I have met the source of my curiosity. It has always been there everytime I grumbled, stumbled, mumbled, and humbled myself through silences unearthing impossible desires within. Some of them were ordinary, but insisted that they become extraordinary in my hands. I cherish the scars left behind better now. All the ways things once indescribable have become describable these days. Everything I write seems possible now that I know my soul. I am content too with failing, knowing that the journey ahead towards what belongs to me has been cleared. I go through now with ease because you call me.

I know this moment is a witness to a struggle, a metamorphosis of sorts, a period of wading through life, until one becomes the butterfly that sees life beyond ourselves and all the ways we come out of shells to become more of ourselves.

I pray that wonder continues to carry you, me through this unavoidable journey. Without withholding, without scolding, but still molding all its range and depths. Still unfolding even as we change and accept, all the things we never thought possible, like death, like anger, like madness through this journey called cancer or things that arrest me now like wonder.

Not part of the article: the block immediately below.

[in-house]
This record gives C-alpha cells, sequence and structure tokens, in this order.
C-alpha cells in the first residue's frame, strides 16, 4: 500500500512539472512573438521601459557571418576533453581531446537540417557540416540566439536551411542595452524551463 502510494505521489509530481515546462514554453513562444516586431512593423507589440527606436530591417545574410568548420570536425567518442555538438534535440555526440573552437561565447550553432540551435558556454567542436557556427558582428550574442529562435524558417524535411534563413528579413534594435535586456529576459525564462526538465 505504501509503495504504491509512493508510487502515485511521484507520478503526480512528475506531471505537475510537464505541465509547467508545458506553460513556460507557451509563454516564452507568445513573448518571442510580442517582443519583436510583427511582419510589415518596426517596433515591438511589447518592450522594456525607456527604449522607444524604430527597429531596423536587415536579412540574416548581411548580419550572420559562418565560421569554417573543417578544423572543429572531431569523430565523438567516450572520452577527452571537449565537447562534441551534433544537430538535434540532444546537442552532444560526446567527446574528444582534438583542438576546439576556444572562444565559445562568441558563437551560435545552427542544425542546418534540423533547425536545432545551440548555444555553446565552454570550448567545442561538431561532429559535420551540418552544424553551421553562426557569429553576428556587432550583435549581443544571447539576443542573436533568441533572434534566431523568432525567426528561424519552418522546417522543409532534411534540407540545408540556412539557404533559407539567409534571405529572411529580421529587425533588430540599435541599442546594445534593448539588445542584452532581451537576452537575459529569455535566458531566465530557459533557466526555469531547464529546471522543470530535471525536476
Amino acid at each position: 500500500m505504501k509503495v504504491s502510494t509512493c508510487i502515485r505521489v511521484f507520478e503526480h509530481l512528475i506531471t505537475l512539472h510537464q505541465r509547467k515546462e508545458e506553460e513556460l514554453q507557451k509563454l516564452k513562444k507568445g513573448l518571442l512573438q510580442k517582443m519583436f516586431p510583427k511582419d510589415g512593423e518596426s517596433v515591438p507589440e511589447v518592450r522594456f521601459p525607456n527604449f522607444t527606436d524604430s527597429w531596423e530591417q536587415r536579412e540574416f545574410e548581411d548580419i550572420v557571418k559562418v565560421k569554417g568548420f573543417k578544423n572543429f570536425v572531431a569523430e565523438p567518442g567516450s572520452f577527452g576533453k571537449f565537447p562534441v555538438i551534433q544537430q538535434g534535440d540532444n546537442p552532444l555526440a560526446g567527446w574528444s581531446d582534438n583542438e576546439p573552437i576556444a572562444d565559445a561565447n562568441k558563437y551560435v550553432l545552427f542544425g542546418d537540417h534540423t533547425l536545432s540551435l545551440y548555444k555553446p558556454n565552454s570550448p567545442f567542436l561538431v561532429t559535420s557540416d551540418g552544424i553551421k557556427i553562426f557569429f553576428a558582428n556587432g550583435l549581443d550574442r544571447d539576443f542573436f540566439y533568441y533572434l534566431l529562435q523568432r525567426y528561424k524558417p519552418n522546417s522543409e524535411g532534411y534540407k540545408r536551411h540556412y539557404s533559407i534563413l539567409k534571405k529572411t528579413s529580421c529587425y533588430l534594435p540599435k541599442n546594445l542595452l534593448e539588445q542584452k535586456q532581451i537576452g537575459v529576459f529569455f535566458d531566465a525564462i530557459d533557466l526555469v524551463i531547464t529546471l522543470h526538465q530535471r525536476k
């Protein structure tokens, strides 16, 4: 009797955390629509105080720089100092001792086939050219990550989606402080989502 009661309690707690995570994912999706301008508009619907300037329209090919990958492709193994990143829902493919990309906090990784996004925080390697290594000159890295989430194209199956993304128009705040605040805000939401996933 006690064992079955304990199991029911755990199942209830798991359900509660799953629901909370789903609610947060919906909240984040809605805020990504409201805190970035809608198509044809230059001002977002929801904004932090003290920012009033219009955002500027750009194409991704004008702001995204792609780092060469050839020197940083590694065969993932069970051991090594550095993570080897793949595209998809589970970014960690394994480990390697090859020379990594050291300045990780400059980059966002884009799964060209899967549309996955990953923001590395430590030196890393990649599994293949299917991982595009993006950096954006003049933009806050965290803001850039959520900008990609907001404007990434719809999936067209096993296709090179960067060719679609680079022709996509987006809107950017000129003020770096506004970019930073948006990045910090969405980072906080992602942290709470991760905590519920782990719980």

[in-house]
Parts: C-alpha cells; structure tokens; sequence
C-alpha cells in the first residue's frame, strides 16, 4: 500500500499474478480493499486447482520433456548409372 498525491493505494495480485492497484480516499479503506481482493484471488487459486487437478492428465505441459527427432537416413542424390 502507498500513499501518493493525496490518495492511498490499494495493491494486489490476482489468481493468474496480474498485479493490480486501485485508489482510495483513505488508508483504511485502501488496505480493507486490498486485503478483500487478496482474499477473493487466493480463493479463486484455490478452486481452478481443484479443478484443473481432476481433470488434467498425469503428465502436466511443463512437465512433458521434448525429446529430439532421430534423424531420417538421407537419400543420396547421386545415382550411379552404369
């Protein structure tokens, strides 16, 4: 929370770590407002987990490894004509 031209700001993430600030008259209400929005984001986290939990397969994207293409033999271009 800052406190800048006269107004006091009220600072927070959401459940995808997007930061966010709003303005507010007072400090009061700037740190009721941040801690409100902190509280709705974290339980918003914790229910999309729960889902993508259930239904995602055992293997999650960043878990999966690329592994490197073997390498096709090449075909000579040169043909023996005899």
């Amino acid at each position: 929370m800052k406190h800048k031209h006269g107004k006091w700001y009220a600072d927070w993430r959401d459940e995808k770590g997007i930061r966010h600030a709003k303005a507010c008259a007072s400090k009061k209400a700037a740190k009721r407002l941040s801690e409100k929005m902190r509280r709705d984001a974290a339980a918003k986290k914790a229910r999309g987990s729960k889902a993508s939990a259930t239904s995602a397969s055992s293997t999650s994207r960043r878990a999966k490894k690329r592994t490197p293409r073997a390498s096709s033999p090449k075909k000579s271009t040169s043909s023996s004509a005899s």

May you keep wonder, in the ways that butterflies sojourn through life.

By the way there was another philosopher there who has a book on human suffering. She said to send her an email and she will send it to me. I am on it. I see why I should continue to surround myself with them.

Some thoughts remain like shadows, creeping till sane things become insane, even as you retain, all that keeps you sane. These days some thoughts have been persistent, attacking like cancer, as if life has no hope, wanting instead to leave one helpless, as if on a downward slope to all things inferior. These days too, I choose thoughts that leave me breathless, those that keep me restless, as if life can be extraordinary, as if dreams can be revolutionary, like the momentary madness of falling leaves, or the luminary visions of orange trees, and all things superior, all things possible. I am in a place surrounded by falling leaves. Surrounded too by thoughts that keep me falling deep. Something about Fall and leaves, and visions and dreams, keeps thoughts that never leave, like ending cancer now.